(January 17, 1931 – June 4, 2014)
An infielder for the Dodgers, Cubs, Senators, Mets, Reds and Toei Flyers in the 1950s and 1960s, Don Zimmer passed away Wednesday at the age of 83. Zimmer also managed for several years and led the Chicago Cubs to a 1st place finish in 1989.
The first no-hitter of the 2014 season was thrown by Josh Beckett, who shut down the Philadelphia Phillies on May 25 in Philadelphia. The Dodgers won the game 6-0. Beckett walked three and struck out six batters; this is the fifth time a Dodgers pitcher has no-hit the Phillies.
Congratulations, Josh Beckett.
Special card, unnumbered, Josh Beckett “NO-HITTER”
See more at TWJ cards on tumblr.
Sadly, I haven’t been writing much lately. I don’t just mean for the blog, I mean in general. I’ve been going through the motions for the past several weeks, and can’t seem to get out of this funk that I’m in.
Today I turned my attention towards baseball again. Inspired by a 1996 Chicago Cubs team issued card posted by Wrigley Wax earlier today, I retooled the design a bit and came up with my own 2014 TWJ cards. Different fonts, and my players don’t jump out of the borders, but the basic elements are there. Here is my Jay Bruce card:
And to make the comparison more direct, here’s Travis Wood of the Chicago Cubs:
I suppose I’ll fire up the old TWJ cards on tumblr pretty soon. It has been dormant since July. Be sure to follow or subscribe or whatever you’re supposed to do on tumblr (I can’t keep them all straight anymore). In the meantime, here’s one more…2013 Cy Young Award winner Clayton Kershaw:
Today is Steve Garvey‘s 65th birthday, and in a shameless attempt to see his cards posted on baseball card blogs everywhere, the Garvey Cey Russell Lopes blog is giving away a 1952 Topps card to someone at random. So of course I’m going to post a card, because I don’t have any 1952 Topps cards yet.
The Garvey card pictured above is from the 1986 Donruss All-Stars set. These big cards (3.5 x 5) first appeared in 1983, and lasted in this oversize variety through 1987. In 1988 the company decided to shrink them to “normal” baseball card size (2.5 x 3.5). 1986 Donruss doesn’t get much love these days, but I loved them as a kid. It was difficult to keep your cards looking mint with those non-white borders. but I loved them anyway. The main difference between the regular set and the All-Stars (other than the ginormosity of them) was the stripes. Instead of horizontal, the blue and black went from top to bottom.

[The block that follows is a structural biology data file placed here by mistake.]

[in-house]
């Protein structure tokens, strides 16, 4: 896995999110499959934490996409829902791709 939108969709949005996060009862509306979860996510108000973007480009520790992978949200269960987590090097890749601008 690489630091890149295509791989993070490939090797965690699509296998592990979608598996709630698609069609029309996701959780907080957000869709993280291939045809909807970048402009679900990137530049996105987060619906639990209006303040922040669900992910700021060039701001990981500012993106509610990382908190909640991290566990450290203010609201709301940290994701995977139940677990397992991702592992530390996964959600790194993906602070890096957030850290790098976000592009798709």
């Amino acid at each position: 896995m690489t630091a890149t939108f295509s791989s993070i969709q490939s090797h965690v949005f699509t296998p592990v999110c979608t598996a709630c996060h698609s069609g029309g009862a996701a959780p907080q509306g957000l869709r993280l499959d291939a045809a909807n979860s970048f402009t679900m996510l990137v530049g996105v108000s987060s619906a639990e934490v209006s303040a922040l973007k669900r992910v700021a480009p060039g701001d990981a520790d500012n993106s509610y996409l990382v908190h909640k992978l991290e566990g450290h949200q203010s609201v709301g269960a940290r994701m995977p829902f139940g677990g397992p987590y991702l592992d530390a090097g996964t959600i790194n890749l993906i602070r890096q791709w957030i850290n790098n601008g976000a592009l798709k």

Flipping to the back, we see that Garvey had a fairly impressive All-Star career. 1985 was his tenth and final All-Star game and he managed to belt out a .393 average in those contests. His 1974 campaign was especially impressive, being elected as a write-in and winning the MVP. In 1970, Rico Carty became the first player ever elected as a write-in; Garvey followed him in 1974. Has there been another since?
Of his ten All-Star appearances, Garvey started in nine games. In 1981, Pete Rose of the Phillies received more votes. Rose also won the fan vote in 1982, while Al Oliver won in 1983; Garvey was not selected as a reserve either of those years. In 1984, however, the former Dodgers first baseman rose back to the top and was selected to start over Keith Hernandez. In 1985, Rose and Jack Clark sat on the bench while Garvey took the field for the first four and a half innings.
I always thought Steve Garvey would be inducted into the Hall of Fame when his playing days are over, and while I would still like to see him get a plaque in Cooperstown, the truth is the numbers just don’t add up. He wouldn’t be the worst player in the Hall, but his selection would probably be seen by rabid baseball fans and historians as a mistake. Regardless, he was a great baseball player.
Happy birthday Steve Garvey.
Now go visit Garvey Cey Russell Lopes.
I do! Our good friend over at Garvey Cey Russell Lopes wants to see as many Steve Garvey cards on the blogosphere as possible on Sunday in honor of the Garv’s 65th birthday, and is bribing all of his friends with 1952 cards to make that happen. One person will be randomly selected to choose from fifteen possible cards to add to his collection. Of course, if I win, I’ll take the Cincinnati Reds card.
What is GCRL going to do with the rest of the cards? Who knows…maybe more contests are coming down the pipe, or maybe he’ll offer them up for trade, or maybe he’ll charter a boat and dump them in the ocean. But as for the current contest, click here to see the rules and regulations.